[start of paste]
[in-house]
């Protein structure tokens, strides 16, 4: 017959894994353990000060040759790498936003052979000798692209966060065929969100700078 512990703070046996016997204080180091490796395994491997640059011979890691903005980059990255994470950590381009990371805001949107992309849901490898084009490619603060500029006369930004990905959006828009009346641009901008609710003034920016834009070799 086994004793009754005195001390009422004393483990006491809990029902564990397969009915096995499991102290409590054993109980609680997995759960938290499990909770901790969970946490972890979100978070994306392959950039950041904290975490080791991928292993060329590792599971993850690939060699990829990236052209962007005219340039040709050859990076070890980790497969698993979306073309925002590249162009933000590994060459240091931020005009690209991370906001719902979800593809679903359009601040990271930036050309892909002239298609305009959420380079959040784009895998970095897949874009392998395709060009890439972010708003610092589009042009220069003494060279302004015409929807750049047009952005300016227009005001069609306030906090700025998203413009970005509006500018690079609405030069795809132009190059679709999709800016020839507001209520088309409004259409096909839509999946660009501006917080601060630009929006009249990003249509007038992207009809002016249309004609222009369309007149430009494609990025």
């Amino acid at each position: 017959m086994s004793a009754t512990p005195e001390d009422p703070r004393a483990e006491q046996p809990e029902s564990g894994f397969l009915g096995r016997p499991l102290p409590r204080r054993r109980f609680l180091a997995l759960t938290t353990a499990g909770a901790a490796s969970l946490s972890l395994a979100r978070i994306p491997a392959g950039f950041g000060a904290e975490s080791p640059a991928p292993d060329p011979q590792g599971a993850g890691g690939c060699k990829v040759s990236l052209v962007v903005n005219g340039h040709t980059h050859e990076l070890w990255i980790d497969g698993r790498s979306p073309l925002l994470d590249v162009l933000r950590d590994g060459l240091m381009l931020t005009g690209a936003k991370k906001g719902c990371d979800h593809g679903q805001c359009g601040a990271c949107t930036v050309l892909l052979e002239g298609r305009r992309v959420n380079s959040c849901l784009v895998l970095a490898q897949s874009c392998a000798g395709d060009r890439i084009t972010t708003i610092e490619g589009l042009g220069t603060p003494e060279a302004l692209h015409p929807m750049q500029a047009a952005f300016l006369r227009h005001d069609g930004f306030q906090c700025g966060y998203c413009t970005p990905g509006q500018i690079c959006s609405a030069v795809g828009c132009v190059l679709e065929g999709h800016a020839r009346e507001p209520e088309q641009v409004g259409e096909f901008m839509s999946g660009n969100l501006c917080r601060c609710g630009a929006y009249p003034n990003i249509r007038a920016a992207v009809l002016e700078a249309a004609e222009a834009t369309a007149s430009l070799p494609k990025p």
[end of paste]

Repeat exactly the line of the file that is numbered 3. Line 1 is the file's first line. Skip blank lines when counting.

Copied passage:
């Amino acid at each position: 017959m086994s004793a009754t512990p005195e001390d009422p703070r004393a483990e006491q046996p809990e029902s564990g894994f397969l009915g096995r016997p499991l102290p409590r204080r054993r109980f609680l180091a997995l759960t938290t353990a499990g909770a901790a490796s969970l946490s972890l395994a979100r978070i994306p491997a392959g950039f950041g000060a904290e975490s080791p640059a991928p292993d060329p011979q590792g599971a993850g890691g690939c060699k990829v040759s990236l052209v962007v903005n005219g340039h040709t980059h050859e990076l070890w990255i980790d497969g698993r790498s979306p073309l925002l994470d590249v162009l933000r950590d590994g060459l240091m381009l931020t005009g690209a936003k991370k906001g719902c990371d979800h593809g679903q805001c359009g601040a990271c949107t930036v050309l892909l052979e002239g298609r305009r992309v959420n380079s959040c849901l784009v895998l970095a490898q897949s874009c392998a000798g395709d060009r890439i084009t972010t708003i610092e490619g589009l042009g220069t603060p003494e060279a302004l692209h015409p929807m750049q500029a047009a952005f300016l006369r227009h005001d069609g930004f306030q906090c700025g966060y998203c413009t970005p990905g509006q500018i690079c959006s609405a030069v795809g828009c132009v190059l679709e065929g999709h800016a020839r009346e507001p209520e088309q641009v409004g259409e096909f901008m839509s999946g660009n969100l501006c917080r601060c609710g630009a929006y009249p003034n990003i249509r007038a920016a992207v009809l002016e700078a249309a004609e222009a834009t369309a007149s430009l070799p494609k990025p």